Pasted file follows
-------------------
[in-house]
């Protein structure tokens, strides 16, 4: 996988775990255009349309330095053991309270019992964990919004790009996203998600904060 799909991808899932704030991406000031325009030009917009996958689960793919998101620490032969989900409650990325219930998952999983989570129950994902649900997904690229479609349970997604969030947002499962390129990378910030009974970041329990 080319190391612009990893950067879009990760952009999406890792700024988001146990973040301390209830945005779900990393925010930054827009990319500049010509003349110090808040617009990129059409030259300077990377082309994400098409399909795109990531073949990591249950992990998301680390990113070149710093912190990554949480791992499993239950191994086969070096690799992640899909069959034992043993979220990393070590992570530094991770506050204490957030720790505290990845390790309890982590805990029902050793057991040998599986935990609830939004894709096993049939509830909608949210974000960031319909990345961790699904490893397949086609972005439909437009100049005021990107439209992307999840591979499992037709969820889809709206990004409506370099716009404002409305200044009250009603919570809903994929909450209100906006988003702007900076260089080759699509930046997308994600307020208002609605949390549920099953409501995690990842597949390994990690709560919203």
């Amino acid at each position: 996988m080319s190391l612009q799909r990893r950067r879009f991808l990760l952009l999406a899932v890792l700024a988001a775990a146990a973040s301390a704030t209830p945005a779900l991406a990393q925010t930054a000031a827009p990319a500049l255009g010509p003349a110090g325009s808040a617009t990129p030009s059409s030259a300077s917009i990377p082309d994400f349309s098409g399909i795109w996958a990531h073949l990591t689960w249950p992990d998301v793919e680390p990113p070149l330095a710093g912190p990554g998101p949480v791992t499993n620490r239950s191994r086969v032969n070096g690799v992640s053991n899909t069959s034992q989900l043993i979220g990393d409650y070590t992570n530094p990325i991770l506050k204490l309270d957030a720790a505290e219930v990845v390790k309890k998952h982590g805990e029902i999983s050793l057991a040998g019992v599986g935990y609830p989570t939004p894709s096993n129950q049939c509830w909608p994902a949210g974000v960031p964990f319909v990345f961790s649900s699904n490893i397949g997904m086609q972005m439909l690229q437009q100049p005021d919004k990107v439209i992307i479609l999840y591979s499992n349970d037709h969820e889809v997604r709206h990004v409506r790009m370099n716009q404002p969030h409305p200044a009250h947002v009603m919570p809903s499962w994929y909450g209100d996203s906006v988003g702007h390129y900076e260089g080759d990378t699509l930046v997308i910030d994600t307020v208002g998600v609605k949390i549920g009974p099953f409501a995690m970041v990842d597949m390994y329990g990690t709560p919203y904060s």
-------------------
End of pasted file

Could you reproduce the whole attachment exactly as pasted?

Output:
[in-house]
């Protein structure tokens, strides 16, 4: 996988775990255009349309330095053991309270019992964990919004790009996203998600904060 799909991808899932704030991406000031325009030009917009996958689960793919998101620490032969989900409650990325219930998952999983989570129950994902649900997904690229479609349970997604969030947002499962390129990378910030009974970041329990 080319190391612009990893950067879009990760952009999406890792700024988001146990973040301390209830945005779900990393925010930054827009990319500049010509003349110090808040617009990129059409030259300077990377082309994400098409399909795109990531073949990591249950992990998301680390990113070149710093912190990554949480791992499993239950191994086969070096690799992640899909069959034992043993979220990393070590992570530094991770506050204490957030720790505290990845390790309890982590805990029902050793057991040998599986935990609830939004894709096993049939509830909608949210974000960031319909990345961790699904490893397949086609972005439909437009100049005021990107439209992307999840591979499992037709969820889809709206990004409506370099716009404002409305200044009250009603919570809903994929909450209100906006988003702007900076260089080759699509930046997308994600307020208002609605949390549920099953409501995690990842597949390994990690709560919203």
């Amino acid at each position: 996988m080319s190391l612009q799909r990893r950067r879009f991808l990760l952009l999406a899932v890792l700024a988001a775990a146990a973040s301390a704030t209830p945005a779900l991406a990393q925010t930054a000031a827009p990319a500049l255009g010509p003349a110090g325009s808040a617009t990129p030009s059409s030259a300077s917009i990377p082309d994400f349309s098409g399909i795109w996958a990531h073949l990591t689960w249950p992990d998301v793919e680390p990113p070149l330095a710093g912190p990554g998101p949480v791992t499993n620490r239950s191994r086969v032969n070096g690799v992640s053991n899909t069959s034992q989900l043993i979220g990393d409650y070590t992570n530094p990325i991770l506050k204490l309270d957030a720790a505290e219930v990845v390790k309890k998952h982590g805990e029902i999983s050793l057991a040998g019992v599986g935990y609830p989570t939004p894709s096993n129950q049939c509830w909608p994902a949210g974000v960031p964990f319909v990345f961790s649900s699904n490893i397949g997904m086609q972005m439909l690229q437009q100049p005021d919004k990107v439209i992307i479609l999840y591979s499992n349970d037709h969820e889809v997604r709206h990004v409506r790009m370099n716009q404002p969030h409305p200044a009250h947002v009603m919570p809903s499962w994929y909450g209100d996203s906006v988003g702007h390129y900076e260089g080759d990378t699509l930046v997308i910030d994600t307020v208002g998600v609605k949390i549920g009974p099953f409501a995690m970041v990842d597949m390994y329990g990690t709560p919203y904060s």